The TUC calls for umbrella companies to be banned after findings show these companies are increasingly being used in the labour market. 

The Trades Union Congress (TUC) have criticised the work practices linked with umbrella companies, leading to the union body calling for umbrella companies to be banned.

Umbrella companies are frequently used by recruitment agencies in order to operate a pay as you earn (PAYE) system for agency workers, who they find work for.

As part of this, many umbrella companies will also employ the agency worker, with these staff becoming “employees” of the umbrella company.

However, the TUC have argued that this system puts workers in a situation where they are not able to exercise their basic rights.

Specifically, the union body has stated that workers face misleading and unfair deductions from pay.

Additionally, it has further suggested that breaches of holiday leave and pay entitlement are widespread – with umbrella companies preventing workers from taking their holiday entitlements.

Employment relationships may also be compromised through their use, the TUC claims. Many agency workers are left unsure of who to raise queries or problems with, meaning they are often stuck between the umbrella company and the firm they work for.

The report findings also showed that some umbrella companies promote and coerce their employees to use tax evasion schemes, leaving workers potentially facing huge future tax bills.

As such, the TUC has expressed its concern that all these problems could be set to compound post-pandemic with the increase in agency work as well as recent changes to IR35.

In order to clamp down on the umbrella companies, the TUC is calling for:

  • A ban on umbrella companies by requiring employment agencies to pay and employ the staff they place with clients
  • Joint liability laws in supply chains, that make the end client and any contractor in the supply chain responsible for upholding the legal rights of those working in the supply chain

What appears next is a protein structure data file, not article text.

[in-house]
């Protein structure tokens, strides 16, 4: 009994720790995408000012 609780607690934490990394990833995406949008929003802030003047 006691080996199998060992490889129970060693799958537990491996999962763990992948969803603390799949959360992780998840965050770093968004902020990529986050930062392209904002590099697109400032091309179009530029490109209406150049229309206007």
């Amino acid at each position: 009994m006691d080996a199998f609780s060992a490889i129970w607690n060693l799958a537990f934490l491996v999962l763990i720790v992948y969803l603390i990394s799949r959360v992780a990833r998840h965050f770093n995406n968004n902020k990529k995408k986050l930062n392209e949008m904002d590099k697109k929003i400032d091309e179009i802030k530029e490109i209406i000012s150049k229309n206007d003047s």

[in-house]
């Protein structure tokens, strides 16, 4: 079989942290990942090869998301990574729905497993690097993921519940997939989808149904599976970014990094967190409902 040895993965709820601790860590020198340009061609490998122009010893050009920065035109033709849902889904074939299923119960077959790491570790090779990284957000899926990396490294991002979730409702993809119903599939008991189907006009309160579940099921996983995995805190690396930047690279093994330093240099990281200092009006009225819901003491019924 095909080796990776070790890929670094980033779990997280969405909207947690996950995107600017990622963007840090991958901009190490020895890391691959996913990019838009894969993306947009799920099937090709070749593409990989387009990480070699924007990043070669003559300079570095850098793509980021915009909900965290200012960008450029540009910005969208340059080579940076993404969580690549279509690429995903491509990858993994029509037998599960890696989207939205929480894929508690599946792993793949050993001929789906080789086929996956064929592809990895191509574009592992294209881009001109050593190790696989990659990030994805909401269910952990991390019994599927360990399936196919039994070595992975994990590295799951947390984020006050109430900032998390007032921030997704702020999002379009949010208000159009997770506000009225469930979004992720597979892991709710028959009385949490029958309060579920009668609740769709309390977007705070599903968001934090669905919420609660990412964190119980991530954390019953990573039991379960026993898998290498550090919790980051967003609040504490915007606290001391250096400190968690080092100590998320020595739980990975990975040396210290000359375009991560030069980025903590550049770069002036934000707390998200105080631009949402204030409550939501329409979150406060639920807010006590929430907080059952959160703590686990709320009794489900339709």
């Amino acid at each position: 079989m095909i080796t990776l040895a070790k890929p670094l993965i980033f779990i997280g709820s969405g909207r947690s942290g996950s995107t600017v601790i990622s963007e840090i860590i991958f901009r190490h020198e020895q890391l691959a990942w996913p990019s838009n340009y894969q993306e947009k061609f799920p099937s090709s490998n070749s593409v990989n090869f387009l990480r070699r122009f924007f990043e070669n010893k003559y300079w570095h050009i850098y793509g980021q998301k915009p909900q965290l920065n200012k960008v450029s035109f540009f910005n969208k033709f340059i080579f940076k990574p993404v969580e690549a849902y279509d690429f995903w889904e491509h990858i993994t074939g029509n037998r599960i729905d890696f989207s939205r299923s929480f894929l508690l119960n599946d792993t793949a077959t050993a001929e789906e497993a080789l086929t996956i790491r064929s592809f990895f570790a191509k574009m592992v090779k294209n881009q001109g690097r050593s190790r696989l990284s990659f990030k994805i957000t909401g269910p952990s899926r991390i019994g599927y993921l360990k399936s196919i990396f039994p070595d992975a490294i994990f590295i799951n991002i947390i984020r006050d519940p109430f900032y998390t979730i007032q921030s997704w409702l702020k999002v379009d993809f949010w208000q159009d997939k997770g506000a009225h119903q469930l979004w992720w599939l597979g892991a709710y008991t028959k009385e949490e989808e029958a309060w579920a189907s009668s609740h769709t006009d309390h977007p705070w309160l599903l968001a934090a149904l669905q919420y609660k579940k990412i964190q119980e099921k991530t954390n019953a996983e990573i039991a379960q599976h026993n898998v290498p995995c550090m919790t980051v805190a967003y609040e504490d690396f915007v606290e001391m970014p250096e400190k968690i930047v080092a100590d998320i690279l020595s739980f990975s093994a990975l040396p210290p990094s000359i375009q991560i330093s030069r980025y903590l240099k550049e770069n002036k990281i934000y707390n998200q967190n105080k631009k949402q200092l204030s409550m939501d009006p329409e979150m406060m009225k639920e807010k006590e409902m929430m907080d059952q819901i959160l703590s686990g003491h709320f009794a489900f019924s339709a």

• Greater trade union access to workplaces and new trade union rights

TUC General Secretary Frances O’Grady said:

Everyone deserves decent work. But too many low-paid workers are denied the wages they were promised and basic legal rights like holiday pay because they work for umbrella companies.

These scandalous workplace practices have no place in modern Britain. But our inadequate regulations let dodgy umbrella companies off the hook – allowing them to act with impunity.

Employers shouldn’t be able to wash their hands of any responsibility by farming out their duties to a long line of intermediaries. It’s time for ministers to ban umbrella companies, without delay.

Shazia Ejaz, Director of Campaigns at the Recruitment & Employment Confederation (REC), reacted to the idea of banning umbrella companies:

Recruiters want a robust and fair supply chain, where workers’ rights and pay are protected and all parties’ responsibilities are clear.

There are many compliant umbrella companies out there which provide valuable services – but clearly there are too many which act unethically and exploit loopholes in the law. These bad-faith companies have been allowed to thrive alongside legitimate businesses for too long.

We’re glad that the government is moving forward with the creation of a single labour market enforcement body which will have the power to regulate umbrella companies.

We also advise our members to always conduct rigorous due diligence on their supply chains, and have published guidance on what to look out for when working with an umbrella company so that recruiters can ensure they operate with fairness and transparency.

*These findings were taken from the TUC’s report ‘Umbrella companies: Why agencies and employers should be banned from using them‘.





Monica Sharma is an English Literature graduate from the University of Warwick. As Editor for HRreview, her particular interests in HR include issues concerning diversity, employment law and wellbeing in the workplace. Alongside this, she has written for student publications in both England and Canada. Monica has also presented her academic work concerning the relationship between legal systems, sexual harassment and racism at a university conference at the University of Western Ontario, Canada.